22 years after re-unification Germany has become an ‘accidental empire’ (Guardian) in Europe through its economic might. It is the largest economy in Europe and also happens to be the largest country by population. Germany has gotten into a political role that it seemed to be reluctant to take over ever since – in many regards the country is still seen as a reluctant power as Meier described it in a paper published in 1995 (today going much further than the role of the nation’s army). Post-unification Germany has been marked with many changes and the emergence of a reborn nation which stands in the centre of the future challenges of Europe. While the country struggles with a redefined role in Europe, its domestic challenges are appear equally tough: They are those of building a sustainable future for a rapidly changing demographic structure of society that is able to sustain a strong economic base. With a declining population, Germany may be smaller than France or the United Kingdom by 2060 if current trends were to continue (predicting future populations must always be seen with great caution – as some predictions from almost 50 years ago demonstrate quite well). Putting uncertainties about future trends aside, the question may also be whether a decline in population is a negative thing (and on the opposite, whether growing populations are bad either)? The pure numbers are less the problem, rather than the spatial and social implications that come with them.
Panic is never helpful for finding solutions, but look at what demographic changes are actually happening to find ways of dealing with it. The decrease of the fertility rate down to 1.36 children per woman in 2011 (according to the Federal Statistical Office) is already tackled with political measures (which may even already have first influences on the predicted trends as suggested by the MPG) and could lead to a changing trend – though probably not a reversal in the general trend of an ageing population (as reflected in the changing population pyramid of Germany). But most of the negative impact of demographic change in a spatial context have started with reunification in 1990 and lead to specific geographic problems that are the much more imminent for the country, as they led to a considerably changed population landscape:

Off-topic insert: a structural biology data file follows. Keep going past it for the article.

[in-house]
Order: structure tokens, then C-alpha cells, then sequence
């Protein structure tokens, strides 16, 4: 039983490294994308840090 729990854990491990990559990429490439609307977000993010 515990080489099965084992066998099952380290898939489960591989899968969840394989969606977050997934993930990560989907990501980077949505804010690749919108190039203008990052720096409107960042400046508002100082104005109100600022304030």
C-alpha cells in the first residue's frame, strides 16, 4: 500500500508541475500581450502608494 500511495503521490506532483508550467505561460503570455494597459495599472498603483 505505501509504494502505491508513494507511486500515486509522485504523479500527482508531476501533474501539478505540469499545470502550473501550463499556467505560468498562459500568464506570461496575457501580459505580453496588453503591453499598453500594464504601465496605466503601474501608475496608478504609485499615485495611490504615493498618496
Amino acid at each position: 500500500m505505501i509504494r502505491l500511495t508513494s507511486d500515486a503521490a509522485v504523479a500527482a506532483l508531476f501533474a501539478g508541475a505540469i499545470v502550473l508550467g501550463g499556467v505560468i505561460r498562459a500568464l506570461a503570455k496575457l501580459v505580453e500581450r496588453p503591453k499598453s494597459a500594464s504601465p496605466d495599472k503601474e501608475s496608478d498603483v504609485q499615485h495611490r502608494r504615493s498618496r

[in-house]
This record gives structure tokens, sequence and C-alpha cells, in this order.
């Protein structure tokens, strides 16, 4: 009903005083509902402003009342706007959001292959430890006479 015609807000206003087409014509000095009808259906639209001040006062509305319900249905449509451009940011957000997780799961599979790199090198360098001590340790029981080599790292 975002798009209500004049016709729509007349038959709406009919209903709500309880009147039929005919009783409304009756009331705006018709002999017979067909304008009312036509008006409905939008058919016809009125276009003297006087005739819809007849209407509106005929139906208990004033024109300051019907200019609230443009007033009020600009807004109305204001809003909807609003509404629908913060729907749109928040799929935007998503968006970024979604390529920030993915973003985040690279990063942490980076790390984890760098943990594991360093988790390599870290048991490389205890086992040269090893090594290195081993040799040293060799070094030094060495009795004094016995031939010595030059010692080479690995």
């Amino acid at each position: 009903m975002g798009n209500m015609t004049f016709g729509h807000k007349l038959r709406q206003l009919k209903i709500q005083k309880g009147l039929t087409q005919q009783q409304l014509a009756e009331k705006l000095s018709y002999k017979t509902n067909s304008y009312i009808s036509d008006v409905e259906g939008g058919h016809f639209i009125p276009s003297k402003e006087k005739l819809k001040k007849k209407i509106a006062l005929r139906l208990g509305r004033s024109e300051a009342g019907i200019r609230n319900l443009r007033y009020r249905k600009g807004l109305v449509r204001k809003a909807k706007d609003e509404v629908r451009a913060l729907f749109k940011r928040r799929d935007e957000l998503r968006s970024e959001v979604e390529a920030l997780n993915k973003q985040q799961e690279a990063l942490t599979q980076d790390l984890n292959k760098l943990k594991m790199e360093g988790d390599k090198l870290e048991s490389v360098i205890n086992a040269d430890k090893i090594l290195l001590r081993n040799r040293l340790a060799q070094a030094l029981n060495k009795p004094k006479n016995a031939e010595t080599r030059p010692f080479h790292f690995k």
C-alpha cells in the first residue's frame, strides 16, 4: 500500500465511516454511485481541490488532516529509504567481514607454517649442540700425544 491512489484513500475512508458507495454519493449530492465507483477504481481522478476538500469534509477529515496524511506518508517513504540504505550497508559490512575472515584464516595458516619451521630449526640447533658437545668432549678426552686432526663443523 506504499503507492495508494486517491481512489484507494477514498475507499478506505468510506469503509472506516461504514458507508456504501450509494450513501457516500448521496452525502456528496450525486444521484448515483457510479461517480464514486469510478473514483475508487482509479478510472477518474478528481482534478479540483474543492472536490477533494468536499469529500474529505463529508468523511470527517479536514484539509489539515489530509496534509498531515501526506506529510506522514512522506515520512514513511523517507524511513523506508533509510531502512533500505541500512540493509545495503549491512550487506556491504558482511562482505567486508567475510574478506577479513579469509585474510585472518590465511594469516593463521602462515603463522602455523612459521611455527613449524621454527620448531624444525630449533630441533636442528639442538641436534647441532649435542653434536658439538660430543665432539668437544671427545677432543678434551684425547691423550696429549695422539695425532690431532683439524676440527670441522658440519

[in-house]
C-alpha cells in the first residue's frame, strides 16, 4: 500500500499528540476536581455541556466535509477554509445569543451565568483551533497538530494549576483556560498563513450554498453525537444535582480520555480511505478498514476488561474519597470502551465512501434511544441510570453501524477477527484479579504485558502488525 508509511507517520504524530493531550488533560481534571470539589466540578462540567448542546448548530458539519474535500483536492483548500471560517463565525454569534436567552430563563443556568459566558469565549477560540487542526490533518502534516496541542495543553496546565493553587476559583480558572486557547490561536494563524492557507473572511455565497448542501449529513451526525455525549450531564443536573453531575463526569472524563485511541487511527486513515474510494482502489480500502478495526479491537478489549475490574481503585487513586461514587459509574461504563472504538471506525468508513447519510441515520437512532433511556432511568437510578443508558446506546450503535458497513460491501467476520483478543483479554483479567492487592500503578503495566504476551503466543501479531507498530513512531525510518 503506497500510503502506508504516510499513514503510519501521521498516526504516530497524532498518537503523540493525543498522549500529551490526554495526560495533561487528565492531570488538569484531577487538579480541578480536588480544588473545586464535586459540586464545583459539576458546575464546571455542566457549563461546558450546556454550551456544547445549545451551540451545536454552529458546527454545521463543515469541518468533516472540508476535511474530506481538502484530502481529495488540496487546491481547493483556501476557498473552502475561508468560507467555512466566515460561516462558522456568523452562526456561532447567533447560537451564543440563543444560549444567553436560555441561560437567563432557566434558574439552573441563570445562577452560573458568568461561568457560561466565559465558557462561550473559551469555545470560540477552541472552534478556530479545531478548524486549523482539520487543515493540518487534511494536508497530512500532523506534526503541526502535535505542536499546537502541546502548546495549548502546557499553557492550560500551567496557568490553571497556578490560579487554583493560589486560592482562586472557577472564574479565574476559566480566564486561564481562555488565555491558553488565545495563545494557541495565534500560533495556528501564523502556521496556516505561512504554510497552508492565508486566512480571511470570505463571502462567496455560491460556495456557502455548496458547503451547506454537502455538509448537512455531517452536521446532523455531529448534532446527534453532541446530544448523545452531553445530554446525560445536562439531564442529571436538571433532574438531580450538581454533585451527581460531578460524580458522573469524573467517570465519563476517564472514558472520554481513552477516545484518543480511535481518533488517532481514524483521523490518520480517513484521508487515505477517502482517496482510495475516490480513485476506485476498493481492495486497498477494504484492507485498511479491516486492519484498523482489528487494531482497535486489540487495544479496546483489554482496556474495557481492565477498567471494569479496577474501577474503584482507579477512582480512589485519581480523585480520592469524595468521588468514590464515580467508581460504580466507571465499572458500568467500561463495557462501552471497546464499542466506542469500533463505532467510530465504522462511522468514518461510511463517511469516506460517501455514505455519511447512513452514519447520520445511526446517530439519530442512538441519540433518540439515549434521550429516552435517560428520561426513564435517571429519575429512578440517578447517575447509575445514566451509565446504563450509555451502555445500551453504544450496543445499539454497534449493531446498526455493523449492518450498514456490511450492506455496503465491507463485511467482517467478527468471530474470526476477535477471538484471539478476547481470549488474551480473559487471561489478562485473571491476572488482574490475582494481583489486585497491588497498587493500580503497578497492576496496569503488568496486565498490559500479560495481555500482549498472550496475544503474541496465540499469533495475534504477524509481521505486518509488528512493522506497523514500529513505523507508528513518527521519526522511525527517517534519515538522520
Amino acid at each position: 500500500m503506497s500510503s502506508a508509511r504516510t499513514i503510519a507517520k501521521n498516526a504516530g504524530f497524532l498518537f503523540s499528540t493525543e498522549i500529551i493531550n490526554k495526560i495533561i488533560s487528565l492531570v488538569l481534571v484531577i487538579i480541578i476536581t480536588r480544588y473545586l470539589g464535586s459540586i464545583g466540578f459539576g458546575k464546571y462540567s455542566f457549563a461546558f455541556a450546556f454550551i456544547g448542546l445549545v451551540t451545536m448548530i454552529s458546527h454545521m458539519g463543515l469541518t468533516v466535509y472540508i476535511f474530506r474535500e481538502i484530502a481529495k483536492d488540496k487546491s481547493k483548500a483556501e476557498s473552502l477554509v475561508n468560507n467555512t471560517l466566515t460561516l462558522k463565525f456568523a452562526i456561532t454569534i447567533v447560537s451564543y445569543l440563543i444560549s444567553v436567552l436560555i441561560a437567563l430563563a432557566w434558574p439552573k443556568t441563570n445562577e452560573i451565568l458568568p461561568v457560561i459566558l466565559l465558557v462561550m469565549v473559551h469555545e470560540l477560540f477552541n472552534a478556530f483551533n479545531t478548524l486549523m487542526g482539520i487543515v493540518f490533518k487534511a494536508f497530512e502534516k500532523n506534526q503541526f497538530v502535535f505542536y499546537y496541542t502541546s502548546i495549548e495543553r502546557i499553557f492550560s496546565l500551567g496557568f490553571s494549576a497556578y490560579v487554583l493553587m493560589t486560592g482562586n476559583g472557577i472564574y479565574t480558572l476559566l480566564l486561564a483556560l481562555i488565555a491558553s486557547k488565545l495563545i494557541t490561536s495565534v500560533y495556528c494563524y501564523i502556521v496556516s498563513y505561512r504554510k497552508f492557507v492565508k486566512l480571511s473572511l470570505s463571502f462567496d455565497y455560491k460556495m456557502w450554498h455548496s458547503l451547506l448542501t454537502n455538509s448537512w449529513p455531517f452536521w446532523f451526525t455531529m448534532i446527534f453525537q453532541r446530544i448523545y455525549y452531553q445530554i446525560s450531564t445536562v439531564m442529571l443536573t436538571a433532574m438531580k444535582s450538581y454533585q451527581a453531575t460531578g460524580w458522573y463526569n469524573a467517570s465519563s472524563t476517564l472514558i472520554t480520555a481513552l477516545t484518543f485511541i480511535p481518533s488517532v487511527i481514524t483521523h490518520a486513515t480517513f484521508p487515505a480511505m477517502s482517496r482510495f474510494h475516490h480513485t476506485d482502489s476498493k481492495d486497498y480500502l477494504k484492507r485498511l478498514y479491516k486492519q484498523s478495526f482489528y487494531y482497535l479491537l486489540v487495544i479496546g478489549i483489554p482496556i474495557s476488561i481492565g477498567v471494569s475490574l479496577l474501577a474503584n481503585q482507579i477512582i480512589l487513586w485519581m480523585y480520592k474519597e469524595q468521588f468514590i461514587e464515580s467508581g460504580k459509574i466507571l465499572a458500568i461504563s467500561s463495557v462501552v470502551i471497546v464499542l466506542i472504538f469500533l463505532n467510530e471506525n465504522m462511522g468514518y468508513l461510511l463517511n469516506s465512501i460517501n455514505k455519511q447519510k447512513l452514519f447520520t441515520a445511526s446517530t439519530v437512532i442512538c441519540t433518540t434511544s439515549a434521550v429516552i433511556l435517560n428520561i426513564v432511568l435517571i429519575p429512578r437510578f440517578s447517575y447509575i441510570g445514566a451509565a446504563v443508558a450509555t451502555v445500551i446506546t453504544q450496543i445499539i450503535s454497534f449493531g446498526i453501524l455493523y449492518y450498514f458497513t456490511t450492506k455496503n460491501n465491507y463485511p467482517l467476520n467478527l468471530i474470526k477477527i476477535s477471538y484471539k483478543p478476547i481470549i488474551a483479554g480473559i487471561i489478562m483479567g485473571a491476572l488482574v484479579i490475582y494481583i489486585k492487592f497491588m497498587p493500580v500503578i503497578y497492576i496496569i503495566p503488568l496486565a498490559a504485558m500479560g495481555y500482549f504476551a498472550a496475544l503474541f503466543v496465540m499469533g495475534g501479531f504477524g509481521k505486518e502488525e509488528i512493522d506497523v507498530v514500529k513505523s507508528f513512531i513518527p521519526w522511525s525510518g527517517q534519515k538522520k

This map demonstrates the current demographic reality in Germany as a problem for regional planning. The map highlights how Demographics and economic power split Germany geographically: Shown is a gridded population cartogram of Germany (see a topographic version of the map here, data based on the LandScan 2008 population model) where each grid cell is resized according to the total number of people living in that area. The colours in the map indicate the estimated population changes between 1990 (the year of unification) and 2015 (based on SEDAC population estimates). The colour shows the expected change in 2015 compared to the year 1990. (It has to be noted that the SEDAC estimates are based on district-level data (‘Kreise und kreisfreie Städte’) and therefore less detailed than the underlying grid. The changes in a city such as Berlin reflect overall changes rather than changes within the city.)
Peak population of Germany seems to have been reached in the last decade, but the population changes that went on since reunification have resulted in a Germany that remains very much divided in the population patterns that shape its demographic landscape. The following chart does not only show the changes between 1990 and today (2009 respecitevly, but the prevailing trend continues), but also the split between east and west and the slowly growing differences between their already very different population numbers: